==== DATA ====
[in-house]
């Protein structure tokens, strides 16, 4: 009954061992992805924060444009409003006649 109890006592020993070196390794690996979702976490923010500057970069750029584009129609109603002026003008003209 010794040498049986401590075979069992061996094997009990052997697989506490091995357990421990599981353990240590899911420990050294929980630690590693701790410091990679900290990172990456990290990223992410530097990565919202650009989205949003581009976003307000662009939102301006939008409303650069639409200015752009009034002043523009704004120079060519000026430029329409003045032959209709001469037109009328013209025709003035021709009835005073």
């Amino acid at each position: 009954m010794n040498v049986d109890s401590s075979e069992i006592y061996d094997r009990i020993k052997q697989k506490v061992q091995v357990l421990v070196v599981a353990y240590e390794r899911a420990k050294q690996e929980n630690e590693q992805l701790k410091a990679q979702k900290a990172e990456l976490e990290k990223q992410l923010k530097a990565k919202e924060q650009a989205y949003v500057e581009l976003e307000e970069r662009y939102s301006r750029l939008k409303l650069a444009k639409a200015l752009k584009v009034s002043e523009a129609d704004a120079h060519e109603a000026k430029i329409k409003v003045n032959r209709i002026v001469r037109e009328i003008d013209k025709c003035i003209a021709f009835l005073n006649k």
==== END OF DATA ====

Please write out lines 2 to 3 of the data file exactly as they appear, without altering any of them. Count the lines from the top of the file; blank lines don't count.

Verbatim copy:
């Protein structure tokens, strides 16, 4: 009954061992992805924060444009409003006649 109890006592020993070196390794690996979702976490923010500057970069750029584009129609109603002026003008003209 010794040498049986401590075979069992061996094997009990052997697989506490091995357990421990599981353990240590899911420990050294929980630690590693701790410091990679900290990172990456990290990223992410530097990565919202650009989205949003581009976003307000662009939102301006939008409303650069639409200015752009009034002043523009704004120079060519000026430029329409003045032959209709001469037109009328013209025709003035021709009835005073």
């Amino acid at each position: 009954m010794n040498v049986d109890s401590s075979e069992i006592y061996d094997r009990i020993k052997q697989k506490v061992q091995v357990l421990v070196v599981a353990y240590e390794r899911a420990k050294q690996e929980n630690e590693q992805l701790k410091a990679q979702k900290a990172e990456l976490e990290k990223q992410l923010k530097a990565k919202e924060q650009a989205y949003v500057e581009l976003e307000e970069r662009y939102s301006r750029l939008k409303l650069a444009k639409a200015l752009k584009v009034s002043e523009a129609d704004a120079h060519e109603a000026k430029i329409k409003v003045n032959r209709i002026v001469r037109e009328i003008d013209k025709c003035i003209a021709f009835l005073n006649k």